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Hepatitis A transmitted by food.
Clin Infect Dis. 2004 Mar 01; 38(5):705-15.CI

Abstract

Hepatitis A is caused by hepatitis A virus (HAV). Transmission occurs by the fecal-oral route, either by direct contact with an HAV-infected person or by ingestion of HAV-contaminated food or water. Foodborne or waterborne hepatitis A outbreaks are relatively uncommon in the United States. However, food handlers with hepatitis A are frequently identified, and evaluation of the need for immunoprophylaxis and implementation of control measures are a considerable burden on public health resources. In addition, HAV-contaminated food may be the source of hepatitis A for an unknown proportion of persons whose source of infection is not identified.

Authors+Show Affiliations

Division of Viral Hepatitis, Centers for Disease Control and Prevention, Atlanta, GA 30333, USA. afiore@cdc.gov

Pub Type(s)

Journal Article

Language

eng

PubMed ID

14986256

Citation

Fiore, Anthony E.. "Hepatitis a Transmitted By Food." Clinical Infectious Diseases : an Official Publication of the Infectious Diseases Society of America, vol. 38, no. 5, 2004, pp. 705-15.
Fiore AE. Hepatitis A transmitted by food. Clin Infect Dis. 2004;38(5):705-15.
Fiore, A. E. (2004). Hepatitis A transmitted by food. Clinical Infectious Diseases : an Official Publication of the Infectious Diseases Society of America, 38(5), 705-15.
Fiore AE. Hepatitis a Transmitted By Food. Clin Infect Dis. 2004 Mar 1;38(5):705-15. PubMed PMID: 14986256.
* Article titles in AMA citation format should be in sentence-case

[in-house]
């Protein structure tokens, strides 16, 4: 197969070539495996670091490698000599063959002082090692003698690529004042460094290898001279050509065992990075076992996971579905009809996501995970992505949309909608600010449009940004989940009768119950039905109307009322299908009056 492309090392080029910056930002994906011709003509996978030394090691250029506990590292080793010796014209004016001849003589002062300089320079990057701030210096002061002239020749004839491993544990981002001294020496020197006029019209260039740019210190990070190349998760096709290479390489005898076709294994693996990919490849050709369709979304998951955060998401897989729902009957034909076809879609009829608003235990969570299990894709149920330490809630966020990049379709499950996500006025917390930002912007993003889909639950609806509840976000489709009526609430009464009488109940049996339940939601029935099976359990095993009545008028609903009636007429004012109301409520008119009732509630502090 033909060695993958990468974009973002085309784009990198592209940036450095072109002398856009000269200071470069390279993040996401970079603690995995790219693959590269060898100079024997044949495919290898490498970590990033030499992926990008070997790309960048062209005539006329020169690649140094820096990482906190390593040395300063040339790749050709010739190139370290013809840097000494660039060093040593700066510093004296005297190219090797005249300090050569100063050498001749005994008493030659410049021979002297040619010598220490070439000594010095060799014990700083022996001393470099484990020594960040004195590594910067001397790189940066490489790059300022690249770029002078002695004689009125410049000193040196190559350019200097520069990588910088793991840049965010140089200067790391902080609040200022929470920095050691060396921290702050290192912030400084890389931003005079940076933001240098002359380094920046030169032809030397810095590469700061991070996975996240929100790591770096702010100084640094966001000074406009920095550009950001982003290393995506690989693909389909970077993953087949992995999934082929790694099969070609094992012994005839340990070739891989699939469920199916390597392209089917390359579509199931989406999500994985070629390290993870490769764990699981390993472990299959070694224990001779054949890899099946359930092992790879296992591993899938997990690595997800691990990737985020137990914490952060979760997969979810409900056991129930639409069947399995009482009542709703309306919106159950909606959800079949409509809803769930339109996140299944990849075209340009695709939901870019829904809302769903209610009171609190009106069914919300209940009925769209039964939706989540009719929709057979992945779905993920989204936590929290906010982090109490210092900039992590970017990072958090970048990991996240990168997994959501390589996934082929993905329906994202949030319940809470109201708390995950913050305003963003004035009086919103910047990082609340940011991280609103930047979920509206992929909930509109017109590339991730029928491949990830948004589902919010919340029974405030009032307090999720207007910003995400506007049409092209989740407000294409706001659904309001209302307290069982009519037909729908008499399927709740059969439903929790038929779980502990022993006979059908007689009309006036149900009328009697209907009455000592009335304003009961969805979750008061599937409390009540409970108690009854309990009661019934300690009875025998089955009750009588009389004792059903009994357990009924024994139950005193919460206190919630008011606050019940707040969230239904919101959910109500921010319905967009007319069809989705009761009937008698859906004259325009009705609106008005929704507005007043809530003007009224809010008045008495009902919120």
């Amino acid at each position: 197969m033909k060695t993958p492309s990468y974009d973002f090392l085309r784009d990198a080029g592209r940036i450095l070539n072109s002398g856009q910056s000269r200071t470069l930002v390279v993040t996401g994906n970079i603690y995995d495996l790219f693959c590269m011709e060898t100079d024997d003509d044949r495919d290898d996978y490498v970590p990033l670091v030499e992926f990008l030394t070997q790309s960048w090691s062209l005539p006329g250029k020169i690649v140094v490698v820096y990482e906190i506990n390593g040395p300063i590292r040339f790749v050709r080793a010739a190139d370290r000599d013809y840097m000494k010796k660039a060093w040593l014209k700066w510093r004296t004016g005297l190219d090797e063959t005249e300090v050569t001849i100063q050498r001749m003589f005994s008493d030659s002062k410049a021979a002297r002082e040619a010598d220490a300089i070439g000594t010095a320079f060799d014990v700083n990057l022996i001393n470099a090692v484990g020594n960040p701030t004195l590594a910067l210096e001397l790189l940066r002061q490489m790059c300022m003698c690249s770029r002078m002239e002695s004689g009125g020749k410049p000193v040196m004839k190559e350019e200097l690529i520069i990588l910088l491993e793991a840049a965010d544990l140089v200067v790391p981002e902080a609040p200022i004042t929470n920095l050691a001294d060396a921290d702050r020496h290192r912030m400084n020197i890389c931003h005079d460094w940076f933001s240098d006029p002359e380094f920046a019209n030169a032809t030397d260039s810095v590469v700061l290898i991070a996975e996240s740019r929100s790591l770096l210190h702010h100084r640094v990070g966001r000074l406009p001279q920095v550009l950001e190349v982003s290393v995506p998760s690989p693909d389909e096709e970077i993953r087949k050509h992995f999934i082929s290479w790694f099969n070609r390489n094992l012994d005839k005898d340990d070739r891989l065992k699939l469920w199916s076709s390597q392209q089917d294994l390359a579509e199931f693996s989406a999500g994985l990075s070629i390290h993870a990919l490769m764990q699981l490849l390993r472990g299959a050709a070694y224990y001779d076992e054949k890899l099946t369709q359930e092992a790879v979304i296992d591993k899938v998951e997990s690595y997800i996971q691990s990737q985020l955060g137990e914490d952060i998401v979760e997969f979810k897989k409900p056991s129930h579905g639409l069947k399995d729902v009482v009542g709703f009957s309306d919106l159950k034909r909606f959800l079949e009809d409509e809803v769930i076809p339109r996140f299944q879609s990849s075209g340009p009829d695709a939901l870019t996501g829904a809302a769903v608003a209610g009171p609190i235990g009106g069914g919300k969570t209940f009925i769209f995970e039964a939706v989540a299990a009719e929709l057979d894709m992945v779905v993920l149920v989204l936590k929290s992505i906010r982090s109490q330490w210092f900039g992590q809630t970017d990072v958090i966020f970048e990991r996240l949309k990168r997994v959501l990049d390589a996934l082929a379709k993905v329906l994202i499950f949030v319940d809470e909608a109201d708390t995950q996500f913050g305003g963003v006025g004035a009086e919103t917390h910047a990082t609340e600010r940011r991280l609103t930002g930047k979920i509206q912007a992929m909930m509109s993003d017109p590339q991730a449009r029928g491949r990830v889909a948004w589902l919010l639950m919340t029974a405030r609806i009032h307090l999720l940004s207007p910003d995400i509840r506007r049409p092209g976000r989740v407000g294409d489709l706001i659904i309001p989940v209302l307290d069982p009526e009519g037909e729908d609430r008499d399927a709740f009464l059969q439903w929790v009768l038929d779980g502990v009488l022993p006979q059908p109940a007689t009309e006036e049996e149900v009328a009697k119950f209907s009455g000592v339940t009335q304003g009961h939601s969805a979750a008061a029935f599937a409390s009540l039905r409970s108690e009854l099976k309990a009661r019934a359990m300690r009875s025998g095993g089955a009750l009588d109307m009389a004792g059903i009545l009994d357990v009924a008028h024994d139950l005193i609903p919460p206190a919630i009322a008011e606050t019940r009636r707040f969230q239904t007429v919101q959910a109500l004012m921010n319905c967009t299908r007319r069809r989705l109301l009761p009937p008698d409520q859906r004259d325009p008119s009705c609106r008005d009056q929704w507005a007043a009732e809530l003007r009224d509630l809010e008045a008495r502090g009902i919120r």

TY - JOUR T1 - Hepatitis A transmitted by food. A1 - Fiore,Anthony E, Y1 - 2004/02/11/ PY - 2003/06/12/received PY - 2003/10/01/accepted PY - 2004/2/27/pubmed PY - 2004/3/10/medline PY - 2004/2/27/entrez SP - 705 EP - 15 JF - Clinical infectious diseases : an official publication of the Infectious Diseases Society of America JO - Clin Infect Dis VL - 38 IS - 5 N2 - Hepatitis A is caused by hepatitis A virus (HAV). Transmission occurs by the fecal-oral route, either by direct contact with an HAV-infected person or by ingestion of HAV-contaminated food or water. Foodborne or waterborne hepatitis A outbreaks are relatively uncommon in the United States. However, food handlers with hepatitis A are frequently identified, and evaluation of the need for immunoprophylaxis and implementation of control measures are a considerable burden on public health resources. In addition, HAV-contaminated food may be the source of hepatitis A for an unknown proportion of persons whose source of infection is not identified. SN - 1537-6591 UR - https://www.unboundmedicine.com/medline/citation/14986256/Hepatitis_A_transmitted_by_food_ L2 - https://academic.oup.com/cid/article-lookup/doi/10.1086/381671 DB - PRIME DP - Unbound Medicine ER -